• Conclusion:

    In this paper the authors presented Contrastive Predictive Coding (CPC), a framework for extracting compact latent representations to encode predictions over future observations.
  • CPC combines autoregressive modeling and noise-contrastive estimation with intuitions from predictive coding to learn abstract representations in an unsupervised fashion.
  • The authors tested these representations in a wide variety of domains: audio, images, natural language and reinforcement learning and achieve strong or stateof-the-art performance when used as stand-alone features.
  • The simplicity and low computational requirements to train the model, together with the encouraging results in challenging reinforcement learning domains when used in conjunction with the main loss are exciting developments towards useful unsupervised learning that applies universally to many more data modalities
Tables
  • Table1: LibriSpeech phone and speaker classification results. For phone classification there are 41 possible classes and for speaker classification 251. All models used the same architecture and the same audio input sizes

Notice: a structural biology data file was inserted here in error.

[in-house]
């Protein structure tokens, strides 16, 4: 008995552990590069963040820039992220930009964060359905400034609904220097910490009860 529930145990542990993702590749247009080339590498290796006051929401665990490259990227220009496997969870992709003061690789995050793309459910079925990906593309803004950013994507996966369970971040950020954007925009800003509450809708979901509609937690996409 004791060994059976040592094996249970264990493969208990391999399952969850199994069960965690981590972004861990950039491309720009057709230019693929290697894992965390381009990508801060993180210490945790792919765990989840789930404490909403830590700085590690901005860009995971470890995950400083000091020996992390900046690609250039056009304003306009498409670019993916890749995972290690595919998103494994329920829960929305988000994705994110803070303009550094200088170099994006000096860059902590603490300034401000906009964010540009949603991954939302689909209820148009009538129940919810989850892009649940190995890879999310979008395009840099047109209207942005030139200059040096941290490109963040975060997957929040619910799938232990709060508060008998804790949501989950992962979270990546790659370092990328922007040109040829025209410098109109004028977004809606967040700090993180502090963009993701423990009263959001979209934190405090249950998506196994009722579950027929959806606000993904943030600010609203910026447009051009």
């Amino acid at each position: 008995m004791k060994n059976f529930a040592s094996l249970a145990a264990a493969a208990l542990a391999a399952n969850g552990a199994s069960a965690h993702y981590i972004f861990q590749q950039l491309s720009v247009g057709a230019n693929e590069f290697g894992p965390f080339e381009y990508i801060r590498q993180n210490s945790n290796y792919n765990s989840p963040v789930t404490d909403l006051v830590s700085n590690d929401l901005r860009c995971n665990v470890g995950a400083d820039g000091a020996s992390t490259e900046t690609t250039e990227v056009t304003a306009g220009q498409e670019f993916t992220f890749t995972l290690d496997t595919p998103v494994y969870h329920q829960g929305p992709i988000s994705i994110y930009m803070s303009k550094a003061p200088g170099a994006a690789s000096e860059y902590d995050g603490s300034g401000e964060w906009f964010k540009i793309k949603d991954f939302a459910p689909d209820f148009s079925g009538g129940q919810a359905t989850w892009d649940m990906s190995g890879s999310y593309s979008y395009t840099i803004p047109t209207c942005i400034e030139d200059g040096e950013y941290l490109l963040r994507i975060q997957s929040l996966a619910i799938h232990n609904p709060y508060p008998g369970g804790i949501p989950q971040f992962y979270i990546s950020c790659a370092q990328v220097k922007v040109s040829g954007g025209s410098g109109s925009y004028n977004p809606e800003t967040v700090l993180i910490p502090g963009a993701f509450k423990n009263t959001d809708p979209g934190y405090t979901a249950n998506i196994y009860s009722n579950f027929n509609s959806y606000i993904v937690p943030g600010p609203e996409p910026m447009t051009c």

• Table2: LibriSpeech phone classification ablation experiments. More details can be found in Section 3.1
  • Table3: ImageNet top-1 unsupervised classification results. *Jigsaw is not directly comparable to the other AlexNet results because of architectural differences
  • Table4: ImageNet top-5 unsupervised classification results. Previous results with MS, Ex, RP and Col were taken from [<a class="ref-link" id="c36" href="#r36">36</a>] and are the best reported results on this task
  • Table5: Classification accuracy on five common NLP benchmarks. We follow the same transfer learning setup from Skip-thought vectors [<a class="ref-link" id="c26" href="#r26">26</a>] and use the BookCorpus dataset as source. [<a class="ref-link" id="c40" href="#r40">40</a>] is an unsupervised approach to learning sentence-level representations. [<a class="ref-link" id="c26" href="#r26">26</a>] is an alternative unsupervised learning approach. [<a class="ref-link" id="c41" href="#r41">41</a>] is the same skip-thought model with layer normalization trained for 1M iterations